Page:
Ethiopia’s lowlands spread in a clockwise crescent around its central highland plateaus. Orange sediment from the volcanic Dinkali depression stretches into scrubland surrounded by flat-topped hills before giving way to greener regions in the south. Beginning in the northern Afar region, spreading west to Somali, and south to Southern Nations, Nationalities, and Peoples’ Region (SNNP), these lowlands are characterized by hot, arid, and drought-prone landscapes.
In these regions, communities—often Ethiopia’s most vulnerable and marginalized—risk being caught in a vicious cycle of food production, drought, and desertification. Too often, the pressure to produce enough food to support your family through the lengthy drought season forces communities to use methods that can lead to deforestation and overgrazing. These methods, combined with poor land management systems and a lack of water, can exacerbate drought and desertification. In turn, this leads to lower crop production and limited pastures for animal grazing, which lowers foods yields and causes the cycle to repeat itself.
Drought and Desertification Day
Each year, the UN observes Desertification and Drought Day to raise awareness around just these issues, and on how the international community can combat desertification and make land degradation neutrality possible. This year’s theme is “Food, Feed, and Fibre.” While production and consumption of food, animal feed, and fiber, exacerbated by climate change, can drive desertification, individuals and communities have the power to change their consumption levels and production methods to lessen the negative impacts on their environment.
How DT Global uses natural resource management to improve water supply and reduce production strain
In the case of Ethiopia’s lowland populations, challenges stem not from overconsumption, as in some parts of the world, but rather production methods that strain the environment alongside a critical lack of usable water. USAID’s Ethiopia Lowland Water, Sanitation, and Hygiene (Lowland WASH) Activity, implemented by DT Global, works to mitigate some of these challenges in the Ethiopian Afar, Somali, and SNNP regions.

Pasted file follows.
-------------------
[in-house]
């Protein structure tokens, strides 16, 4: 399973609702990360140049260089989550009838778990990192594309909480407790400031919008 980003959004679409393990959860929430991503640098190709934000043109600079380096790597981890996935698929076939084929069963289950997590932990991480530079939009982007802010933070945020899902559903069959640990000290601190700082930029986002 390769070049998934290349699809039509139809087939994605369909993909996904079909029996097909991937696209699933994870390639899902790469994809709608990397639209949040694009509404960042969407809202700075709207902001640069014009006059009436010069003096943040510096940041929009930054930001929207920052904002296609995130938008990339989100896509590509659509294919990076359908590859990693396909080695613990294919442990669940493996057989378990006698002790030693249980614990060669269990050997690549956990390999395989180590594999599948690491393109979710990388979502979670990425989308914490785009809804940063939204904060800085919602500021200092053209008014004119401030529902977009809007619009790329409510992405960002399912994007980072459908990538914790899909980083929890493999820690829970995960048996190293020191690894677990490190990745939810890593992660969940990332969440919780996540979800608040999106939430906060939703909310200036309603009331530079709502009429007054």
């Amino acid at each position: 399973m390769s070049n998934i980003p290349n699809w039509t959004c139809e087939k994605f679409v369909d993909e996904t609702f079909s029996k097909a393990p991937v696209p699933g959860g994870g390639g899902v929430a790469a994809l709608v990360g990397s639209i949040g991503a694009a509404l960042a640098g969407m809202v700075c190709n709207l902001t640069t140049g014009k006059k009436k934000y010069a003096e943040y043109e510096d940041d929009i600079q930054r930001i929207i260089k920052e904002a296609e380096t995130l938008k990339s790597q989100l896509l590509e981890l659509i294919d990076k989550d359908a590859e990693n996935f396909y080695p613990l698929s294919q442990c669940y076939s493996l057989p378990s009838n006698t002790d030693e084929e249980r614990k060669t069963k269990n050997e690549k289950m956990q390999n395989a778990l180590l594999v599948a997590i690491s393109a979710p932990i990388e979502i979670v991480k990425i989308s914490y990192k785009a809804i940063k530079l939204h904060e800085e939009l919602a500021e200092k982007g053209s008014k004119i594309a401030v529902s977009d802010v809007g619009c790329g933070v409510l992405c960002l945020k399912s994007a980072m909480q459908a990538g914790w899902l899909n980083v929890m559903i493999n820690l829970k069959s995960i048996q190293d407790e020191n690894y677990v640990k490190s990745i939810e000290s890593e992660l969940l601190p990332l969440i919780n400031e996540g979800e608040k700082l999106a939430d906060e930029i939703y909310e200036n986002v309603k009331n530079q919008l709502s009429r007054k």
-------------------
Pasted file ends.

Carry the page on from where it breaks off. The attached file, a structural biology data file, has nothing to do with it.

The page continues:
Clean and accessible water is critical in these regions, and USAID’s Lowland WASH Activity develops and rehabilitates water systems to meet these needs. But new and rehabilitated systems can lead to increased land use around them. If not well managed, this increased use can hamper sustainability and result in overgrazing and limited water supply for downstream users, ultimately exacerbating desertification. To mitigate this, when the USAID Lowland WASH Activity builds a new system or rehabilitates an existing one, we also collaborate with communities to provide comprehensive planning and management support that improves both food production sustainability and water system sustainability.
Typically, this involves working with communities to create and implement Natural Resource Management plans with the goal of limiting overgrazing by livestock and erosion by water or wind. Depending on the needs and location of the individual community and water system, plans may include anything from planting more indigenous vegetation around a system to creating soil and stone dams, flood diversion channels, or soil bund terraces.
To move beyond solely physical improvements and increase the sustainability of our interventions, the USAID Lowland WASH Activity also creates Natural Resource Management committees, staffed by community volunteers, to help maintain natural resource measures for the long term. We train committee members in a variety of topics, including soil and water conservation, rehabilitation of degraded lands, and how to create livestock pastures and rotate crops to minimize overuse. To bolster our support for sustainable production practices, we also provide Ethiopian farmers and producers with training on irrigation agronomy, post-harvest management, and irrigation water management. Our efforts have paid off: over the course of the Activity DT Global has created 135 committees and improved the resiliency of water resources and affiliated production methods for over 9,000 hectares (more than 2,000 acres) of Ethiopian land.
Though challenging, at DT Global we’ve seen that sufficient food production and accessible water do not have to exacerbate drought and desertification. With dedicated community training and buy-in, resiliency measures to fight drought and mitigate its effects are possible